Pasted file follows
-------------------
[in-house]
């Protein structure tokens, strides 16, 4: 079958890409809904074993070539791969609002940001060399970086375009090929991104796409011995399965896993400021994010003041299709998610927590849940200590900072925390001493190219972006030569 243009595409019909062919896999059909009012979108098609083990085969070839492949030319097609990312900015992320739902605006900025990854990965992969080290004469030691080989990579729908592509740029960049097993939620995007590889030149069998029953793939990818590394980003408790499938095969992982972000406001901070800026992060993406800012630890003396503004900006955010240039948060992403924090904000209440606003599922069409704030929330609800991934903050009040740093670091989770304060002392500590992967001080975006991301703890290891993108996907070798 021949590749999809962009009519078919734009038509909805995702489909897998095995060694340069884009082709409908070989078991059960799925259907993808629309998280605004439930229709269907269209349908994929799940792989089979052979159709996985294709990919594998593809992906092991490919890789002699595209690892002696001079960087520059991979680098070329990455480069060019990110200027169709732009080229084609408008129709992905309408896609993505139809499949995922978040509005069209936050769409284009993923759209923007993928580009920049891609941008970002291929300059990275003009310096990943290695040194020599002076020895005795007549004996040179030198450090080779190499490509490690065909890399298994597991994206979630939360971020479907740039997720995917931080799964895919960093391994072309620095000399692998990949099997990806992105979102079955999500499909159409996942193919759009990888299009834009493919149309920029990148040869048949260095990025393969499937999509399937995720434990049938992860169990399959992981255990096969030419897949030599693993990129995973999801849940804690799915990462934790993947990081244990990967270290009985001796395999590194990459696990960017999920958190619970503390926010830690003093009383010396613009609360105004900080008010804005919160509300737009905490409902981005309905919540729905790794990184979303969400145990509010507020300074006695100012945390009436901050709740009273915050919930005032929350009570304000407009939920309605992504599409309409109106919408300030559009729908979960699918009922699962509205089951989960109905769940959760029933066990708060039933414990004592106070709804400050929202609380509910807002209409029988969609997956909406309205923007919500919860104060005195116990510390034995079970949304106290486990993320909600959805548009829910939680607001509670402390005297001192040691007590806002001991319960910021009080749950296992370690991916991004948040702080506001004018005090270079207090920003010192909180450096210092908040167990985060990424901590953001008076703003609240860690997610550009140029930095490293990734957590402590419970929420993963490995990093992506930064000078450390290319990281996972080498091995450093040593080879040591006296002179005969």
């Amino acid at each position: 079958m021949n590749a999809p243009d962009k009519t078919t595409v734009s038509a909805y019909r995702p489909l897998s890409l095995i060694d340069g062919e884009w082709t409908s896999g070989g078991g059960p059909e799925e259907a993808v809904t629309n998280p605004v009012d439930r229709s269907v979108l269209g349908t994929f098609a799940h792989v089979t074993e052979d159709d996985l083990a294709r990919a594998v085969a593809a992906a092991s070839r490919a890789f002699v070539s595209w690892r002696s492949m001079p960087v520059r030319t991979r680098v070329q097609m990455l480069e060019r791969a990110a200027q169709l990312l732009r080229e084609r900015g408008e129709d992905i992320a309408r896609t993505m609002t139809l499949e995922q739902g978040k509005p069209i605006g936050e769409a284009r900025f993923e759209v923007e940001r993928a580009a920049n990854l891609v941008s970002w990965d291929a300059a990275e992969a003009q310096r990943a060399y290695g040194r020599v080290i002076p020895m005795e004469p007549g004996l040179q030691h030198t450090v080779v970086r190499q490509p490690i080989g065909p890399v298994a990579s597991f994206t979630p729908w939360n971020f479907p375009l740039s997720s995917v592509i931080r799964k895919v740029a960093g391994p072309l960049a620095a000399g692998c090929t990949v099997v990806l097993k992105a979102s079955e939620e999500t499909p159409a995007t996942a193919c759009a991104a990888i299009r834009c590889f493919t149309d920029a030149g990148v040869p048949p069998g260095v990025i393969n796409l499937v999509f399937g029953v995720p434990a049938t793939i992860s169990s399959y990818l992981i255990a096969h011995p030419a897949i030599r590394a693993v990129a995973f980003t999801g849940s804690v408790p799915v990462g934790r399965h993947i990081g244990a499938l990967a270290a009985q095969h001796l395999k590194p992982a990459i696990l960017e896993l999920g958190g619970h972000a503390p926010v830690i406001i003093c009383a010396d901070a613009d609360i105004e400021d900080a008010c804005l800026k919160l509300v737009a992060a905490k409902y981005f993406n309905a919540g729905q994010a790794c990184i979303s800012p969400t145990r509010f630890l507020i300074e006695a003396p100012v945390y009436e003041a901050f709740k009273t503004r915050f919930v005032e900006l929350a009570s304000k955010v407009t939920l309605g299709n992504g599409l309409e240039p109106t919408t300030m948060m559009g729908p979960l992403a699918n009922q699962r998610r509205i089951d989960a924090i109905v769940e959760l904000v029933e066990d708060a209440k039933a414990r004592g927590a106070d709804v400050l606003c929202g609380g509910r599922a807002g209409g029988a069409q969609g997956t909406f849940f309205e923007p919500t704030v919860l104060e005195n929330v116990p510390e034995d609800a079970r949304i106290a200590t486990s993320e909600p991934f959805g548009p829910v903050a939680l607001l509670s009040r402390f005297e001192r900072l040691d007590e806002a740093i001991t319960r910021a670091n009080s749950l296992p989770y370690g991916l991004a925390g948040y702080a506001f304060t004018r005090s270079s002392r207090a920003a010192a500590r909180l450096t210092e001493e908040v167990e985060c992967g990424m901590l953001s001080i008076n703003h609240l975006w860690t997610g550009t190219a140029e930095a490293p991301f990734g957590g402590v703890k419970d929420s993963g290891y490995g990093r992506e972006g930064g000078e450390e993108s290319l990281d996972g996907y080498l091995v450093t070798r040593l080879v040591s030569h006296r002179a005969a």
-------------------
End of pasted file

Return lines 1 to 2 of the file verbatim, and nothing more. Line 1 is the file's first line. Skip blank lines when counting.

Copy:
[in-house]
């Protein structure tokens, strides 16, 4: 079958890409809904074993070539791969609002940001060399970086375009090929991104796409011995399965896993400021994010003041299709998610927590849940200590900072925390001493190219972006030569 243009595409019909062919896999059909009012979108098609083990085969070839492949030319097609990312900015992320739902605006900025990854990965992969080290004469030691080989990579729908592509740029960049097993939620995007590889030149069998029953793939990818590394980003408790499938095969992982972000406001901070800026992060993406800012630890003396503004900006955010240039948060992403924090904000209440606003599922069409704030929330609800991934903050009040740093670091989770304060002392500590992967001080975006991301703890290891993108996907070798 021949590749999809962009009519078919734009038509909805995702489909897998095995060694340069884009082709409908070989078991059960799925259907993808629309998280605004439930229709269907269209349908994929799940792989089979052979159709996985294709990919594998593809992906092991490919890789002699595209690892002696001079960087520059991979680098070329990455480069060019990110200027169709732009080229084609408008129709992905309408896609993505139809499949995922978040509005069209936050769409284009993923759209923007993928580009920049891609941008970002291929300059990275003009310096990943290695040194020599002076020895005795007549004996040179030198450090080779190499490509490690065909890399298994597991994206979630939360971020479907740039997720995917931080799964895919960093391994072309620095000399692998990949099997990806992105979102079955999500499909159409996942193919759009990888299009834009493919149309920029990148040869048949260095990025393969499937999509399937995720434990049938992860169990399959992981255990096969030419897949030599693993990129995973999801849940804690799915990462934790993947990081244990990967270290009985001796395999590194990459696990960017999920958190619970503390926010830690003093009383010396613009609360105004900080008010804005919160509300737009905490409902981005309905919540729905790794990184979303969400145990509010507020300074006695100012945390009436901050709740009273915050919930005032929350009570304000407009939920309605992504599409309409109106919408300030559009729908979960699918009922699962509205089951989960109905769940959760029933066990708060039933414990004592106070709804400050929202609380509910807002209409029988969609997956909406309205923007919500919860104060005195116990510390034995079970949304106290486990993320909600959805548009829910939680607001509670402390005297001192040691007590806002001991319960910021009080749950296992370690991916991004948040702080506001004018005090270079207090920003010192909180450096210092908040167990985060990424901590953001008076703003609240860690997610550009140029930095490293990734957590402590419970929420993963490995990093992506930064000078450390290319990281996972080498091995450093040593080879040591006296002179005969």